Consider this issue’s cover an early April Fools’ prank of sorts. We took inspiration from Outside magazine, the home of the "Top 10 Secret Getaways" that are obviously no longer secret by the time the issue comes off the press. Those headlines are the bane of our cover story’s author, M. John Fayhee, who has spent the last year searching for a refuge from Colorado ski country.
years, we’ve gotten calls from reporters from
Outside and other glossies, wondering if Paonia,
Colo., HCN’s hometown, is worthy of a Top
10 designation. "Oh, yes," is our standard reply. "If you
don’t mind the coal trains that rumble through the middle of
town 24 hours a day from the mines up the road, it’s a great
place to live. You’re not chemically sensitive, are you?
Because the mosquito district sprays malathion once a week all
summer long, whether we need it or not. And there is the matter of
Delta County’s crystal meth problem — we’re tops
in the state. Just tell your readers that if they buy land, they
should check that they own the mineral rights, too, because
there’s a natural gas rush on …"
By the end
of the conversation, the writer usually wonders if we have any
other towns to suggest. We’re happy to point them in another
direction, preferably to one far away.
that we don’t love this town of ours — coal trains,
problems and all. And it’s not that we couldn’t use an
economic shot in the arm. There are empty shop fronts on the main
drag, and businesses come and go with the seasons.
problem is that people tend to see Paonia — and other small
Western towns — as an escape from the world’s ills.
They’re not. As a medic on the local ambulance service, I can
tell you that our small-town smiling Mayberry façade hides all
the darker issues — poverty, domestic violence, drug abuse,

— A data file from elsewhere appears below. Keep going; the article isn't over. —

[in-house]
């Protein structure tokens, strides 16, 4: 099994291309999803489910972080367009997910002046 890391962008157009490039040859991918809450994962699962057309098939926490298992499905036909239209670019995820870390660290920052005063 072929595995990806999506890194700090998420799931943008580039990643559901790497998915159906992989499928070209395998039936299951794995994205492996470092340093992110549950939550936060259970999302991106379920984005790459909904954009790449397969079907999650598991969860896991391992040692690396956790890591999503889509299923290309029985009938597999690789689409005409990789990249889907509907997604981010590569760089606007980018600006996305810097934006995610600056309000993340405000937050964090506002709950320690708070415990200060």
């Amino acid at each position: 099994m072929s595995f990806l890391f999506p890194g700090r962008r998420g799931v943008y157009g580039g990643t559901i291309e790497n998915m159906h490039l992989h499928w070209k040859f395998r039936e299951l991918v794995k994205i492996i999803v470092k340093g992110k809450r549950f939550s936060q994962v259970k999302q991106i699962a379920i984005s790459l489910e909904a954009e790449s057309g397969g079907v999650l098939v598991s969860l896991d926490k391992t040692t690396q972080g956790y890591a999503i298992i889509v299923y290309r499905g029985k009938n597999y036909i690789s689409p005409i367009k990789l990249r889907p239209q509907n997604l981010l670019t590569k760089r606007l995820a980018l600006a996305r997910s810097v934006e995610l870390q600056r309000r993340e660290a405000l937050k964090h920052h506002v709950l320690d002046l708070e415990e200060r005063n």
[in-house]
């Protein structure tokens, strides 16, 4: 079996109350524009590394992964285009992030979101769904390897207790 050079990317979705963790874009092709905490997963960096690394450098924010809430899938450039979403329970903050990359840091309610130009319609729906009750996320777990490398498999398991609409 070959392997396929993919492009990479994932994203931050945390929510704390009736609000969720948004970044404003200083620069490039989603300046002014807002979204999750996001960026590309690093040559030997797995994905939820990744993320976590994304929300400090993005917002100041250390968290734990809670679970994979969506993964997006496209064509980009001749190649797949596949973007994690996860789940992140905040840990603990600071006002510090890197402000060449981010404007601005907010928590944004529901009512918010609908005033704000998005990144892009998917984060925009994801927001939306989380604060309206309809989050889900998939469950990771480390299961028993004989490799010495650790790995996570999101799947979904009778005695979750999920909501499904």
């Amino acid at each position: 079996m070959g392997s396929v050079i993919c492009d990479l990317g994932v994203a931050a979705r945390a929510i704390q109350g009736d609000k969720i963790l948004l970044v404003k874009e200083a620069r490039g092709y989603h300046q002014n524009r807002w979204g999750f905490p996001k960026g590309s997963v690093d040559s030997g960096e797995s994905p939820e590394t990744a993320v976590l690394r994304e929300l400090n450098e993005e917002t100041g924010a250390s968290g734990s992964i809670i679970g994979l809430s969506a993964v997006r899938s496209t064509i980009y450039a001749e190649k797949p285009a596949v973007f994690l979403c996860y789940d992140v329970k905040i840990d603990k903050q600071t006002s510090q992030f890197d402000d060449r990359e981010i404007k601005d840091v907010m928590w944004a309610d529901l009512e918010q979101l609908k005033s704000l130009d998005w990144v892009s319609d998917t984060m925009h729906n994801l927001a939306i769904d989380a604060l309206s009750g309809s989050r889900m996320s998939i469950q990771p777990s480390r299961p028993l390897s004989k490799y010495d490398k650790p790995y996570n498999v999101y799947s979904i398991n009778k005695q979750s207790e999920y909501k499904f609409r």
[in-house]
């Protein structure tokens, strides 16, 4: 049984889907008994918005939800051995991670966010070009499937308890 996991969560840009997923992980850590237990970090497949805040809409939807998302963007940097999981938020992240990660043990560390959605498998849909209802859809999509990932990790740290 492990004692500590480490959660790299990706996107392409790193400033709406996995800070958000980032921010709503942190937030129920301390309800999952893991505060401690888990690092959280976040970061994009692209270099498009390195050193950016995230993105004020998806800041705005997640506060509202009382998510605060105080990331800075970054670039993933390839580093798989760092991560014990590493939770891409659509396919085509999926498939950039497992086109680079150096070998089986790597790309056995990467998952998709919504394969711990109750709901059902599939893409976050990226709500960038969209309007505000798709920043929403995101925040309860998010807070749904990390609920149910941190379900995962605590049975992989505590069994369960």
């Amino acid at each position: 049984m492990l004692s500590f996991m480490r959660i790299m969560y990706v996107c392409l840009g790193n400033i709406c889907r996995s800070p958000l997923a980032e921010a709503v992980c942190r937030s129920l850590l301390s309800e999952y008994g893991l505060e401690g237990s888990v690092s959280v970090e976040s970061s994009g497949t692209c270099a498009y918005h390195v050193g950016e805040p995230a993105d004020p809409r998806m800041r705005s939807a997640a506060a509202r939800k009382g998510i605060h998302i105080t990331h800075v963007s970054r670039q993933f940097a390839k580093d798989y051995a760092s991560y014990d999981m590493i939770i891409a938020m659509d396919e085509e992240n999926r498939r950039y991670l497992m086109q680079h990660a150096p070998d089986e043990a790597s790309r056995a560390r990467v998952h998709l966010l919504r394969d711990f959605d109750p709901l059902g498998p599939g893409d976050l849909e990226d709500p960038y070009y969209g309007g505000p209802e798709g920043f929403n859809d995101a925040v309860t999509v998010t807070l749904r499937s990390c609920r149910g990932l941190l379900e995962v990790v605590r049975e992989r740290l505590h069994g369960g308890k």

suicide — that plague larger towns.
doesn’t help that an increasing number of people see places
like this as a part-time escape. They buy second
homes that sit vacant for much of the year, driving housing prices
out of the reach of local working people. They pay their property
taxes, but contribute only sporadically to local businesses and
civic organizations. (Ambulance driver, anyone?)
was with some horror that we read the latest
Forbes magazine, which declares Delta County to
be "the best-kept secret in Colorado’s second-home market."
The writer waxes eloquent about the former residents of Aspen,
Vail, et al, who are bringing us "the cultural and social
atmosphere, plus that unique Western lack of pretension, that made
their former hometowns so attractive in the first place." It quotes
the county’s tourism coordinator as saying that "outdoor farm
parties under moonlight with a string quartet playing and food and
wine" are commonplace.
Uh, right. You can hardly hear the
coal trains over the cellos and violins.
Of course, the
attention isn’t all bad. Just ask my former neighbors, Corky
and Arlene. Corky grew up on a farm in Arvada, Colo., back when it
looked more like Paonia does now, and less like Denver sprawl. They
sold their house in Paonia recently for a handsome profit. Last I
talked to them, they were headed east, to a moribund farming town
on the Plains, where the real estate is dirt cheap. They plan to
live the rest of their days there, on the money they got from
selling high in one of the West’s most recently "discovered"